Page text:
Using Props in the Classroom

Trying to figure out these three guys
developed into a discussion in which
Lonergan’s “four levels of conscious operations”
were identified, no less.

Hands-on philosophy, you say?

Philosophy teachers don’t usually get many chances to teach “hands-on.” We learn by reading heavy texts, we improve our understanding of subtle points through long discussions, and our teaching is most often very discursive, with nothing for our students to hang on but words, arguments, the records of past experiences, and–if we are feeling generous–flat images on a flat screen.

That’s why I love the look in the face of my students when I bring an actual object to class. What I call a “prop.”
I discovered this when trying to explain Aristotle’s Theory of Abstraction in an introductory class. I was fascinated then by how my kids–barely toddlers at that point–would recognize a basket for bathtub toys (a thing made of yellow fabric, hanging from the wall with suckers) as a “fish,” which is what it was shaped like. This they did without any prompting from the grownups, showing a capacity for relating abstracted images to a “model” at surprisingly early age!
Fishy
Since I was going to talk about this in class, I borrowed one of my kids’ toys–a very cute squeaky shark.
When I took it off my bag, planning to pass it around while asking the question, “Is this a shark, or is this not a shark?” a girl sitting at the front spontaneously exclaimed:
“That is so cool!!!”
Man, were they starving to hold something in their hands! They passed it around twice.
Since then, I’ve been looking for ways to break the monotony by bringing other objects to class.

My favorite is a mate (pronounced “mah-teh.” Not “maté,” as you’ll find it spelled out by most tea companies. That accent is made-up) with its stand, and its bombilla. (Picture above). I use them to make students discover by themselves the “four level of conscious operations,” described by Bernard Lonergan in his work Insight.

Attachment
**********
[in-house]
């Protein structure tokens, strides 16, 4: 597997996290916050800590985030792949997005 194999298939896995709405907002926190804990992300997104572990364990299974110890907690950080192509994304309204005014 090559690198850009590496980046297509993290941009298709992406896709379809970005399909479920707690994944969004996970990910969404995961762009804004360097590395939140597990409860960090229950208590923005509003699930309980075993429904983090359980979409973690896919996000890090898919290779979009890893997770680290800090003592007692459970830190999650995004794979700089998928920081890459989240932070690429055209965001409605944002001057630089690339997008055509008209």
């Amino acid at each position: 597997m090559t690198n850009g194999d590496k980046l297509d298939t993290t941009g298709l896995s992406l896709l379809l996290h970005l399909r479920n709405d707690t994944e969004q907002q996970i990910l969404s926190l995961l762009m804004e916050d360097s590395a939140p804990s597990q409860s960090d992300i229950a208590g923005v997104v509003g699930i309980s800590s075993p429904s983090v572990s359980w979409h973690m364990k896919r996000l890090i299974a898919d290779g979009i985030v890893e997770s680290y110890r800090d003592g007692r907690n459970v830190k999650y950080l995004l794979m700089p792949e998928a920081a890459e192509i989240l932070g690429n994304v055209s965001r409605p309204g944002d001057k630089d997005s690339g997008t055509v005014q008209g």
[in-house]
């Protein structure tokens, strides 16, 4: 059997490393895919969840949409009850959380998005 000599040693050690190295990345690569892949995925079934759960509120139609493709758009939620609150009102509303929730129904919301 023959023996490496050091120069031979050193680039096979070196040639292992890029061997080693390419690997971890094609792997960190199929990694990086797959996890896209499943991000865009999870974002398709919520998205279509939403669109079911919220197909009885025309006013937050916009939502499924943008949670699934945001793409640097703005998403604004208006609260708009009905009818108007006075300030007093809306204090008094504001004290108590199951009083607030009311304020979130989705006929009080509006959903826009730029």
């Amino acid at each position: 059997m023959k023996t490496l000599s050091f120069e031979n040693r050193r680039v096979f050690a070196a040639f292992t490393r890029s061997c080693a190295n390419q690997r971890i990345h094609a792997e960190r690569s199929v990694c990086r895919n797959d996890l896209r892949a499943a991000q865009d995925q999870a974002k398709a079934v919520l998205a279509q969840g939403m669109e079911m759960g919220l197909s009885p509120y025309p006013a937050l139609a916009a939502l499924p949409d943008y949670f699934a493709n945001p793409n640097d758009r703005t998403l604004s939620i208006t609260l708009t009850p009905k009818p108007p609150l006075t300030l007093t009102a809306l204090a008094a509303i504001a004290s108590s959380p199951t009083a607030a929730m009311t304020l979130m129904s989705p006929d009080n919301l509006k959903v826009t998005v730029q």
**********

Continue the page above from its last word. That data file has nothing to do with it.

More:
If you’ve been to Argentina or its neighboring countries, then you’ll know that mate is a type of tea (different family, probably; I’m not being technical here) served in a recipient made from hollowed gourd, called, also, mate. This is stuffed with the leaves, hot water is poured in it, and you drink it through a metal straw called “bombilla” (also pictured above). It’s a social drink: once you’ve drunk, the host fills it up again, and passes it to the next guest (drinking, yes, from the same bombilla).
My students (I teach in Chicago) normally don’t know this. So when I pass around these objects, they look immediately puzzled. It’s an almost complete unknown at first. They touch, tap, examine, smell, use almost all their senses. They note their observations out loud. (First level: experience.) They formulate theories about their use (“is this a musical instrument”?) They try to put the different objects together in a meaningful manner, finding sometimes that the mate fits perfectly on the stand. Test names, relate them to things they know. (Second level: understanding.) They discuss their theories, weigh them, criticize them, look at me for a hint. (Third level: judgment.) They look with interest when I tell them that mate is really good if you want to pull an all-nighter, and squirm when I tell them that they’d have to drink from the same bombilla, or make up a really good excuse if they don’t want to offend their host. (Fourth level: value judgment.)

Most importantly, they look unanimously awake.

Trust me: It’s really worth a try.
Alfredo Mac Laughlin
* Have you used an unusual prop in one of your classes? Tell us of the context, the reactions you got. When I collect enough of these, I’ll cast them into another post. *